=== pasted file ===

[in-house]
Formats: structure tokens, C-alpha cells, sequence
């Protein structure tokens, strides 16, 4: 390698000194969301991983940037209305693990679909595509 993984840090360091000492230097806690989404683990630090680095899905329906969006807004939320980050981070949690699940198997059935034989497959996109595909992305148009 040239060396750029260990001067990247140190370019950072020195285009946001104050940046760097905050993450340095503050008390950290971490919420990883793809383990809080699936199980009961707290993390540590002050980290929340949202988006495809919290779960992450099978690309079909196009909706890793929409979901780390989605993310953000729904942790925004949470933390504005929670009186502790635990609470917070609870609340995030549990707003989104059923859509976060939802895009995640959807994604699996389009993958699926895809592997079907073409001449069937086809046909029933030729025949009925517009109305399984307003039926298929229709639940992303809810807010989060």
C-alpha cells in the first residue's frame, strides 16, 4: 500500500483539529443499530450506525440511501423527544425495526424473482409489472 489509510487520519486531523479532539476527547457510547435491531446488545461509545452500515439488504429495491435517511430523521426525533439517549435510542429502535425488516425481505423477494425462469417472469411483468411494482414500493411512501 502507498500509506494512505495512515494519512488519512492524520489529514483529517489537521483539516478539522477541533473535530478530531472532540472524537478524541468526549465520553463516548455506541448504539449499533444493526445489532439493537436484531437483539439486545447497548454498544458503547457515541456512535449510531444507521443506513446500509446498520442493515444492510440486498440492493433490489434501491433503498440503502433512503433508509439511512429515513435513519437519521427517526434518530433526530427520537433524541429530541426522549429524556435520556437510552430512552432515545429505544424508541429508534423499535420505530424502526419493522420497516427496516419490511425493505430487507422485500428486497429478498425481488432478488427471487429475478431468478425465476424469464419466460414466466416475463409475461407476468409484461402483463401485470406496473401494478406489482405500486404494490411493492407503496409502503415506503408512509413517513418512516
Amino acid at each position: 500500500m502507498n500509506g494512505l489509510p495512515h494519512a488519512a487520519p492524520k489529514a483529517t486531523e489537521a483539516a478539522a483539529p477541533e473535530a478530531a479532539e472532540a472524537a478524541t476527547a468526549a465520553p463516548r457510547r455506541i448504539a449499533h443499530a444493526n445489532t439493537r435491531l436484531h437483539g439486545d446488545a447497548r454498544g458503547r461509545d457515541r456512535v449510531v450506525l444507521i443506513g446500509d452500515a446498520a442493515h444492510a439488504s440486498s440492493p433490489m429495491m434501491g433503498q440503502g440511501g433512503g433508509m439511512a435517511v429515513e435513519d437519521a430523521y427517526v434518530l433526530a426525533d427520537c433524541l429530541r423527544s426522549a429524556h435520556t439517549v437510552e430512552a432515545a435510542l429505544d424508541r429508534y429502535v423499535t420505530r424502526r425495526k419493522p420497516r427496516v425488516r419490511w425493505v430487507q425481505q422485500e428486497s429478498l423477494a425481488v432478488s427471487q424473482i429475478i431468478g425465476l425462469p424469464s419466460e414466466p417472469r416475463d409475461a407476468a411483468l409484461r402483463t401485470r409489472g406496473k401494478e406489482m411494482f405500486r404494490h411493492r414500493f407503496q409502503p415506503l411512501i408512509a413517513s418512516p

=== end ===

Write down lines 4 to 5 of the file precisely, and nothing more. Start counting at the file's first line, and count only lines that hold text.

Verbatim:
C-alpha cells in the first residue's frame, strides 16, 4: 500500500483539529443499530450506525440511501423527544425495526424473482409489472 489509510487520519486531523479532539476527547457510547435491531446488545461509545452500515439488504429495491435517511430523521426525533439517549435510542429502535425488516425481505423477494425462469417472469411483468411494482414500493411512501 502507498500509506494512505495512515494519512488519512492524520489529514483529517489537521483539516478539522477541533473535530478530531472532540472524537478524541468526549465520553463516548455506541448504539449499533444493526445489532439493537436484531437483539439486545447497548454498544458503547457515541456512535449510531444507521443506513446500509446498520442493515444492510440486498440492493433490489434501491433503498440503502433512503433508509439511512429515513435513519437519521427517526434518530433526530427520537433524541429530541426522549429524556435520556437510552430512552432515545429505544424508541429508534423499535420505530424502526419493522420497516427496516419490511425493505430487507422485500428486497429478498425481488432478488427471487429475478431468478425465476424469464419466460414466466416475463409475461407476468409484461402483463401485470406496473401494478406489482405500486404494490411493492407503496409502503415506503408512509413517513418512516
Amino acid at each position: 500500500m502507498n500509506g494512505l489509510p495512515h494519512a488519512a487520519p492524520k489529514a483529517t486531523e489537521a483539516a478539522a483539529p477541533e473535530a478530531a479532539e472532540a472524537a478524541t476527547a468526549a465520553p463516548r457510547r455506541i448504539a449499533h443499530a444493526n445489532t439493537r435491531l436484531h437483539g439486545d446488545a447497548r454498544g458503547r461509545d457515541r456512535v449510531v450506525l444507521i443506513g446500509d452500515a446498520a442493515h444492510a439488504s440486498s440492493p433490489m429495491m434501491g433503498q440503502g440511501g433512503g433508509m439511512a435517511v429515513e435513519d437519521a430523521y427517526v434518530l433526530a426525533d427520537c433524541l429530541r423527544s426522549a429524556h435520556t439517549v437510552e430512552a432515545a435510542l429505544d424508541r429508534y429502535v423499535t420505530r424502526r425495526k419493522p420497516r427496516v425488516r419490511w425493505v430487507q425481505q422485500e428486497s429478498l423477494a425481488v432478488s427471487q424473482i429475478i431468478g425465476l425462469p424469464s419466460e414466466p417472469r416475463d409475461a407476468a411483468l409484461r402483463t401485470r409489472g406496473k401494478e406489482m411494482f405500486r404494490h411493492r414500493f407503496q409502503p415506503l411512501i408512509a413517513s418512516p